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Trevor Plouffe, Brian Dozier, Glen Perkins deserve All-Star consideration

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Let's talk about which Twins deserve to at least be in the conversation for the All-Star game.

Charles LeClaire-USA TODAY Sports

As of the June 1 update on All-Star game votes, just Torii Hunter appears anywhere on the leaderboard. Have a look. Hunter's 386,847 votes qualify him for 14th place among 15 outfielders. All other positions rank a top five, and there is nary a Twin to be found.

It's fair that Hunter is getting at least a little bit of love. Beyond the fact that Hunter's name might be the most recognizable name on the Minnesota roster outside of Joe Mauer, Hunter's offensive contributions have already paid more dividends than many people expected. Hunter has accrued 1.0 fWAR, third best among position players on the team. He's taking more walks than he has in years, his power is better than it's been in half a decade, he's creating runs at a rate 18% better than the league average, and he's been less of a defensive liability than Danny Santana. That last one is the biggest surprise of all, for all of the reasons.

But there are two other players that need a little ballot box love. And one whose appointment would be out of our hands.

Glen Perkins

We can't vote Perkins to the mid-summer classic, but it'd be a shame if he didn't go. He's converted 19 of 19 save opportunities (which leads the league), stranding nine of every ten runners he lets on base, and he's barely allowing one base runner per inning as it is. Essentially the Twins closer is allowing a run once every nine or ten innings. That's pretty good.

The only other closer who might be better than Perkins in the American League this year is Andrew Miller. But Miller plays for the Yankees, so the baseball gods forbid that anyone should prefer him over Perkins anyway.

Brian Dozier

Dozier leads all second basemen with nine home runs and 41 runs scored, and among the league's best second basemen in walk rates. He has no peer as far as his power is concerned. Overall, Dozier's 1.7 fWAR come in third among the American League's second basemen, behind Jason Kipnis (3.1 fWAR) and...Logan Forsythe (1.8 fWAR)? Good for that guy.

But when you look at the voting, we're back to something of a popularity contest. Kipnis, who should be a no-doubt starter, is in fourth place, having garnered roughly one third of Omar Infante's totals for second place. The leader, with nearly four times as many votes as Kipnis, is Jose Altuve. To be fair to Altuve, he's accumulated 1.3 fWAR, leads second basemen in stolen bases (15), almost never strikes out, and is a pretty good defender...even if Kipnis is better. Altuve also plays for the upstart Astros, so bonus points there. Detroit's Ian Kinsler, the league's best defender at second base, is in third place.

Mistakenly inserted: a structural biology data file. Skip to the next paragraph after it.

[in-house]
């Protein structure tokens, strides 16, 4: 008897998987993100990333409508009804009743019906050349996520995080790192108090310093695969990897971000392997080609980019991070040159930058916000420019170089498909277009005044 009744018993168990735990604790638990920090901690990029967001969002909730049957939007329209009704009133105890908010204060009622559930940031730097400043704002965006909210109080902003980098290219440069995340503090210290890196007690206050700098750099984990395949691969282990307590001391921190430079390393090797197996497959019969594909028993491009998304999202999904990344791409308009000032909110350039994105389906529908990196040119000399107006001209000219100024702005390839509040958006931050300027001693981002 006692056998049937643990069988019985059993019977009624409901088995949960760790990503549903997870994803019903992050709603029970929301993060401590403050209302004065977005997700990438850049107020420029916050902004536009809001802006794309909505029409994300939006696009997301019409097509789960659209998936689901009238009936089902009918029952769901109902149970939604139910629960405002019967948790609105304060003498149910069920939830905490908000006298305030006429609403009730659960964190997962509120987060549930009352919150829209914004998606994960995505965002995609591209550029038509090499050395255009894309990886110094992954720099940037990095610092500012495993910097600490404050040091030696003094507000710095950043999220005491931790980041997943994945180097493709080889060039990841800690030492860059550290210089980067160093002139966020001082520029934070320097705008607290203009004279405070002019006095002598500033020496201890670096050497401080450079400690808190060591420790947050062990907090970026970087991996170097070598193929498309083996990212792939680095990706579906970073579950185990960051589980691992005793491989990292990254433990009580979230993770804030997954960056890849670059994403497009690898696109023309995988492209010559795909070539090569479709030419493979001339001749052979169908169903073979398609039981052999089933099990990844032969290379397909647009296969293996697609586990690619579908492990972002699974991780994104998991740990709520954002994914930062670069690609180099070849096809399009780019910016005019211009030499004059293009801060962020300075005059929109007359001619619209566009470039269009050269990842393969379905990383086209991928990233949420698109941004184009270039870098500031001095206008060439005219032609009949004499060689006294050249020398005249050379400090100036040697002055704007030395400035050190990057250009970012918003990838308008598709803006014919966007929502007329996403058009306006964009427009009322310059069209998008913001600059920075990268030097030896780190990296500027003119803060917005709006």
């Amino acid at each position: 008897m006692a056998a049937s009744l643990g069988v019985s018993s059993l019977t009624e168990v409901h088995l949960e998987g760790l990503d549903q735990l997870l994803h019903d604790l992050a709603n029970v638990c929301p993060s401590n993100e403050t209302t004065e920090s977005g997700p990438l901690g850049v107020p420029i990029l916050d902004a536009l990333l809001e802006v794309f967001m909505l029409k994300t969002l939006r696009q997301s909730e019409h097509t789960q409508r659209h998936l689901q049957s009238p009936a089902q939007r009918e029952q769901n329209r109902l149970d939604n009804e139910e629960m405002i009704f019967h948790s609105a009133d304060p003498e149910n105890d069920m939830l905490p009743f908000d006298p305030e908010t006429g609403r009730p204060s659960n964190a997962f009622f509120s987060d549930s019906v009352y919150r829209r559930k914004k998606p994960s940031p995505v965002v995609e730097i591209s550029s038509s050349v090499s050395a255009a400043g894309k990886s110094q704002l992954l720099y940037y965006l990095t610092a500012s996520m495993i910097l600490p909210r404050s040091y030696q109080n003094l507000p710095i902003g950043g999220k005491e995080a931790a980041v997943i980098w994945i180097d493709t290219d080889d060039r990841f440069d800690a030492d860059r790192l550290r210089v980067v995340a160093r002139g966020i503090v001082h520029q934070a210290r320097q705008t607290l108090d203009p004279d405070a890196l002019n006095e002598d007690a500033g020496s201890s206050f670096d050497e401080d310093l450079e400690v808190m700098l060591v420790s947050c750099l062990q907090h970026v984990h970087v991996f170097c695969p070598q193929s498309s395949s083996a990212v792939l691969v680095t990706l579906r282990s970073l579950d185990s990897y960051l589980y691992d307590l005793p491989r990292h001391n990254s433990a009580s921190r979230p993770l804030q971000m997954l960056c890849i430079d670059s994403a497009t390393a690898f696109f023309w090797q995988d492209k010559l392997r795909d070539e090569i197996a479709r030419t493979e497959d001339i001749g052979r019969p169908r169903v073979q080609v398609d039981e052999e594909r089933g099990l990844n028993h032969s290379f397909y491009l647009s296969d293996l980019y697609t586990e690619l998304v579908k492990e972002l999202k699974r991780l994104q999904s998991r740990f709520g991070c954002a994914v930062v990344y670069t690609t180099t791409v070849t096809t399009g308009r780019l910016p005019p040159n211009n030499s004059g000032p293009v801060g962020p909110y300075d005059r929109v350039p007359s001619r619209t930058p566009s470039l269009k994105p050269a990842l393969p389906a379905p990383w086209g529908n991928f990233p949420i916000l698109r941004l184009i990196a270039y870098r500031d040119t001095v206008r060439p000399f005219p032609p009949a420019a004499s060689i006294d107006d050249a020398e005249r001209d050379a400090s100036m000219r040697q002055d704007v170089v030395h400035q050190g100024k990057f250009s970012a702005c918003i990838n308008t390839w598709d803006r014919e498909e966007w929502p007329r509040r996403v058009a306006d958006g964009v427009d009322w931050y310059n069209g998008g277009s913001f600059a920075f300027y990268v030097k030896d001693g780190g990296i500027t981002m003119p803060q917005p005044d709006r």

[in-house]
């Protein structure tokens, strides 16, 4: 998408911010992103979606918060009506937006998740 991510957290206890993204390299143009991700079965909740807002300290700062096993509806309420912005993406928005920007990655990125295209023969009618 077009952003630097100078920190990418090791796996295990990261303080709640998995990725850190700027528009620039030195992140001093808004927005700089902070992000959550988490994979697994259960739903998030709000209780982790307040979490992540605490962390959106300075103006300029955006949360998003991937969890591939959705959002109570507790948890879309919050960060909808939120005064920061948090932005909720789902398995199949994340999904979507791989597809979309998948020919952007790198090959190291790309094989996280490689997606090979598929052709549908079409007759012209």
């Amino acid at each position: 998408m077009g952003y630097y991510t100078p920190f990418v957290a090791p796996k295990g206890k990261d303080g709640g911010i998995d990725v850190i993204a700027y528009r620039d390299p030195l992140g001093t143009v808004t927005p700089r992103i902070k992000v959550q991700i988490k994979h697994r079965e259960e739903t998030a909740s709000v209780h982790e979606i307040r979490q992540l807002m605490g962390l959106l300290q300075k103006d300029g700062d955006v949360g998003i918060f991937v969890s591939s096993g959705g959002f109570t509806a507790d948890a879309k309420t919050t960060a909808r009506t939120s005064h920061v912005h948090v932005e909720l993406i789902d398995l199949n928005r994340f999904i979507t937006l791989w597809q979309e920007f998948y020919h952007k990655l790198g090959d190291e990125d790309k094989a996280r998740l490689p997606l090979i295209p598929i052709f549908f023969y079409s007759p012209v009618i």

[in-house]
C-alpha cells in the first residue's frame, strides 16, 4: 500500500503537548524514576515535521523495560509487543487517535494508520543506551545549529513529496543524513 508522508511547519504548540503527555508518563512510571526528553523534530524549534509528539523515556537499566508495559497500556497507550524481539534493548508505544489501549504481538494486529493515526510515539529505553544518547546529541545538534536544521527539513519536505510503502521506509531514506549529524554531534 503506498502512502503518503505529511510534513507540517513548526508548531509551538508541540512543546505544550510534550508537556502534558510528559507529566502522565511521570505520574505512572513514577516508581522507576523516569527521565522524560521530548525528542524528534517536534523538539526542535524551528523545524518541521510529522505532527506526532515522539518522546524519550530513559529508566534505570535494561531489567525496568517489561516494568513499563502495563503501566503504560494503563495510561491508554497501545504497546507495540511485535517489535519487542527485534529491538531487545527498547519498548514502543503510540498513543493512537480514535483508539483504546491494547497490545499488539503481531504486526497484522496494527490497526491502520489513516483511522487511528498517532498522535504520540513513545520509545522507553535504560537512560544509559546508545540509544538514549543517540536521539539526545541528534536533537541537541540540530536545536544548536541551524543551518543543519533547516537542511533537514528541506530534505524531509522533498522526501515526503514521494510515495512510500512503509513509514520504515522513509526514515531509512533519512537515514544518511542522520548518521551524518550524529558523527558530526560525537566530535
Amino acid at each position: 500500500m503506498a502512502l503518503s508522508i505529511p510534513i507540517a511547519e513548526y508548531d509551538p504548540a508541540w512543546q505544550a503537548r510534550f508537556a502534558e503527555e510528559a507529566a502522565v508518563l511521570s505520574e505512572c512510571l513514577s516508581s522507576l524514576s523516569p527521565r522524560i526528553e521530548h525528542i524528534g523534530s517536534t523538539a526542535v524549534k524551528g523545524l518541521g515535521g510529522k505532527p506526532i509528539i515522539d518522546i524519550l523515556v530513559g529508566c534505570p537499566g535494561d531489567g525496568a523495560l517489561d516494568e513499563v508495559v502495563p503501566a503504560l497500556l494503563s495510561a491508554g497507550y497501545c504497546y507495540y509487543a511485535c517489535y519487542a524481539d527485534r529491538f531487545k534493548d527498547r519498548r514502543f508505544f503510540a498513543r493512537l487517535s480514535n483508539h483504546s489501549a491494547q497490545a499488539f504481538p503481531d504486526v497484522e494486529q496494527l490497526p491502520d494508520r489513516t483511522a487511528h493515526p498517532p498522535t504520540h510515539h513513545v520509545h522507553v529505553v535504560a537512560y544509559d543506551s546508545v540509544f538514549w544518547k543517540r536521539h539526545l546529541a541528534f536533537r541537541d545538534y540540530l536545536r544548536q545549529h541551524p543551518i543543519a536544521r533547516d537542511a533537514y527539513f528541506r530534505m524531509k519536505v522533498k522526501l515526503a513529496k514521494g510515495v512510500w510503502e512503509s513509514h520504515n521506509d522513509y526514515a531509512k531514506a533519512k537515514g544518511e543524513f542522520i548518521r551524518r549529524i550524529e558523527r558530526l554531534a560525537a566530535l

Infante? In some kind of cosmic joke, the Royals' second baseman is batting .231/.241/.327. That's apparently worth votes to somebody. Welcome to the clown show that is All-Star Game voting.

Dozier is undoubtedly a top-five second baseman in the American League right now, if not one of the top three. Go vote. You can give Dozier love up to 35 times. That sounds weird, but you know what I mean.

Trevor Plouffe

Plouffe is in a similar situation to Dozier. He's had a pretty good year, but he doesn't appear on the list of top five vote getters for hot corner players either. Plouffe's 1.5 fWAR places him fifth in a group of very good third basemen in the American League, with his offensive contributions ranking in the top two or three. He mixes a number of traits that not all of the top five vote getters exhibit: good power, a surprisingly good eye at the plate, and fair defense.

Mike Moustakas (2.4 million votes) and Josh Donaldson (1.5 million) rank first and second in the top five, which is fair enough as they're the second and top third-ranked third basemen by fWAR. In third place is Pablo Sandoval, with just 483,000 votes, but this is the kind of respect paid to a player hitting .251/.317/371, is among the league's worst defenders at the position, and is barely above replacement level for overall value. Boston would have been better off playing a random Quadruple-A player at third instead of Kung Fu Panda.

In fourth and fifth place are Manny Machado and Adrian Beltre, fair results even if they fall just outside of the top five by fWAR. Plouffe, just like Kyle Seager and Evan Longoria, have had better years than either of those players.

It's been a long and winding road for Trevor Plouffe, and it looks like he may have finally turned into the player the Twins always hoped they'd drafted. Go vote! Trevor deserves to be in that top five.

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